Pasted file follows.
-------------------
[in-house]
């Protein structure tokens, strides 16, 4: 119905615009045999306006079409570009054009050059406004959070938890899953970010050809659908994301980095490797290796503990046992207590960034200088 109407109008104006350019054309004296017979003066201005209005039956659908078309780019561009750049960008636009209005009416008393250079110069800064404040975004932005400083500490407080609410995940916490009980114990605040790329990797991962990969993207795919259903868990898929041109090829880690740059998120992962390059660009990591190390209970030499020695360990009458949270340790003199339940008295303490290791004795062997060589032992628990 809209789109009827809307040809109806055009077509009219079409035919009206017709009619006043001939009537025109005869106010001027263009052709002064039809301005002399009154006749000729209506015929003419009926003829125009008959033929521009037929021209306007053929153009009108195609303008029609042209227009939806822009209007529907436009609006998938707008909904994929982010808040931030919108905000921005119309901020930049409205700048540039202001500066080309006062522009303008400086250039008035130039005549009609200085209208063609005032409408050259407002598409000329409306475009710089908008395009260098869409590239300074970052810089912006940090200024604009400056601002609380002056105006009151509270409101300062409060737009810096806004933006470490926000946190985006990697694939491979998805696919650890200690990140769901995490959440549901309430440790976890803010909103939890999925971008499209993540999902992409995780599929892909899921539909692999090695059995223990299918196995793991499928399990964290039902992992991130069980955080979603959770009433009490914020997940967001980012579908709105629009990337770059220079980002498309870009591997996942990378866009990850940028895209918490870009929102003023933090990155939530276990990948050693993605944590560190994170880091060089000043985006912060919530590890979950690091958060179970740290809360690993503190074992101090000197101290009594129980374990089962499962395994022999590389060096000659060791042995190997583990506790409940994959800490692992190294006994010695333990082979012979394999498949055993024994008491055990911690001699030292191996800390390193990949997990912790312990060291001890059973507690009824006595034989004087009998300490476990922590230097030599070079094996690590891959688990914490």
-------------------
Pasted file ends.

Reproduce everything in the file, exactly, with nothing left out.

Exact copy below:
[in-house]
């Protein structure tokens, strides 16, 4: 119905615009045999306006079409570009054009050059406004959070938890899953970010050809659908994301980095490797290796503990046992207590960034200088 109407109008104006350019054309004296017979003066201005209005039956659908078309780019561009750049960008636009209005009416008393250079110069800064404040975004932005400083500490407080609410995940916490009980114990605040790329990797991962990969993207795919259903868990898929041109090829880690740059998120992962390059660009990591190390209970030499020695360990009458949270340790003199339940008295303490290791004795062997060589032992628990 809209789109009827809307040809109806055009077509009219079409035919009206017709009619006043001939009537025109005869106010001027263009052709002064039809301005002399009154006749000729209506015929003419009926003829125009008959033929521009037929021209306007053929153009009108195609303008029609042209227009939806822009209007529907436009609006998938707008909904994929982010808040931030919108905000921005119309901020930049409205700048540039202001500066080309006062522009303008400086250039008035130039005549009609200085209208063609005032409408050259407002598409000329409306475009710089908008395009260098869409590239300074970052810089912006940090200024604009400056601002609380002056105006009151509270409101300062409060737009810096806004933006470490926000946190985006990697694939491979998805696919650890200690990140769901995490959440549901309430440790976890803010909103939890999925971008499209993540999902992409995780599929892909899921539909692999090695059995223990299918196995793991499928399990964290039902992992991130069980955080979603959770009433009490914020997940967001980012579908709105629009990337770059220079980002498309870009591997996942990378866009990850940028895209918490870009929102003023933090990155939530276990990948050693993605944590560190994170880091060089000043985006912060919530590890979950690091958060179970740290809360690993503190074992101090000197101290009594129980374990089962499962395994022999590389060096000659060791042995190997583990506790409940994959800490692992190294006994010695333990082979012979394999498949055993024994008491055990911690001699030292191996800390390193990949997990912790312990060291001890059973507690009824006595034989004087009998300490476990922590230097030599070079094996690590891959688990914490």